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Trumpets Stuffed With Cloth by Ralph Hawkins (Crater Press)

Trumpets Stuffed With Cloth by Ralph Hawkins (Crater Press)

This is a beautifully put-together chapbook filled with beguiling poems/texts which appear to combine found materials with non-sequiturs and aleatory work which is full of surprise and wit. You’ll never get bored reading this stuff.

     There’s a sense of the hermetic about these pieces insofar as they feel self-enclosed and often generated by a thought, some vocabulary, an artwork (Hawkins is very influenced by visual art-forms) which then becomes the wandering focus of the whole. At the same time there are political references and nods to ‘the outside world’ which keep you very much on your toes. 

          de chirico

          in the paintings there are few signs of people

          yet there is evidence of creation

          in the towers and squares, the sun

          being the centre of it

          I am running into the distance

          attached to shadow

          afraid they will catch me

          I hold up his baby daughter and smile at her laughter

          movement clashes with stillness

          journey with time

There’s an anxiety around the phrase ‘running into the distance / attached to shadow’ which is also beautifully poised and anyone remotely familiar with De Chirico’s work will pick up on the evocation as well as the wonderful balance of the lines. 

          did maisy meet gertrude stein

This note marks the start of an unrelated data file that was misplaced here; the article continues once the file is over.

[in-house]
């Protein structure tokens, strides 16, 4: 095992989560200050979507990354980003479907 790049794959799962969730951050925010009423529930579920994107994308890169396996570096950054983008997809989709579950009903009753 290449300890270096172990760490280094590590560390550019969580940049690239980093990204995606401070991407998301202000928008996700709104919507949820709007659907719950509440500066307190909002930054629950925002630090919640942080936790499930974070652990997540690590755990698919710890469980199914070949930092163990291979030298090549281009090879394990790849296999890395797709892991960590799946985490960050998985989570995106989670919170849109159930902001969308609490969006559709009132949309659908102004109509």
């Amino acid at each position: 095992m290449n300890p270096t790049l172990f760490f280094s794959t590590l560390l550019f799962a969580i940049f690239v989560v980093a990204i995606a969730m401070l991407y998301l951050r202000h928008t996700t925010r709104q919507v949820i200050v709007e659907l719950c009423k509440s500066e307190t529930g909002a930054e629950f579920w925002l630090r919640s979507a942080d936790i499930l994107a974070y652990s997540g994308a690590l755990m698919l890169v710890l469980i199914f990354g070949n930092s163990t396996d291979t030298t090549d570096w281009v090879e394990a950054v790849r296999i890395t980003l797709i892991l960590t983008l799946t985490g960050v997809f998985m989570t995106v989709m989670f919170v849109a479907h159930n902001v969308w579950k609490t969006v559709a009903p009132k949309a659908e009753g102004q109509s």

before she was born Maisy knew she would become great

          she told her mother so

          she composed her first poem in Crayola

          a town of bright colour and scribbles

          it was based on a poem

          by a Portuguese writer her mummy read to her

I presume the ‘Maisy’ in the title refers to the Maisy in the children’s books and the reference to Stein suggests a level of wit and sophistication born out in the construction of the piece, aided by ‘a Portuguese’ writer who could be Pessoa even if this adds a degree of anachronism. It’s a delightful poem. Some writers would labour over the ingredients in such a composition, but I get the feeling with Hawkins that this comes together quite ‘naturally’ from a stock of associations, experience and reading which has matured over a long period. This theme is further explored in the following poem:

          like lemons are lemons alike

          unlike lemons were green, blue and even pink

          the house was generic and in the Canadian town of Saskatoon,

          ice-skating through the long winters

          her teacher gave her a list of authors to read, a golden treasury,

          copying passages from the german ideology and everyone talks

          about the weather

          and there in bright orange (a citrus theme) and custard yellow

          was the sun, insistent, driving Maisy on like a big engine

          it wasn’t long before she took up a paint brush and

          people died in a series of squiggles

The closeness of ‘a golden treasury’ and ‘the german ideology’ made me smile, especially when followed by a reference to ‘the weather’ yet this is how it is, how things come together in a composition of this sort, everything feels so easy and familiar even when the components aren’t so obviously so. The final line is both charming and chilling. The earlier reference to ‘ice-skating’ has the feel of a colourful postcard and I’m reminded of Tom Raworth here in the quick-witted play and shifts in subject.

     The cover image is an arresting one and the ‘back to front’ cover title is unexpected. I liked the exposition about the typefaces used as well, something that publishers used to do back in the day. This is a lovely little booklet, stapled and with a thick card cover, an artefact enclosing a neat array of poems, something to brighten your day.

Steve Spence 29th July 2022

2 responses »

  1. Pingback: ‘Trumpets Stuffed with Cloth’ by Ralph Hawkins – Crater Press | gravyfromthegazebo

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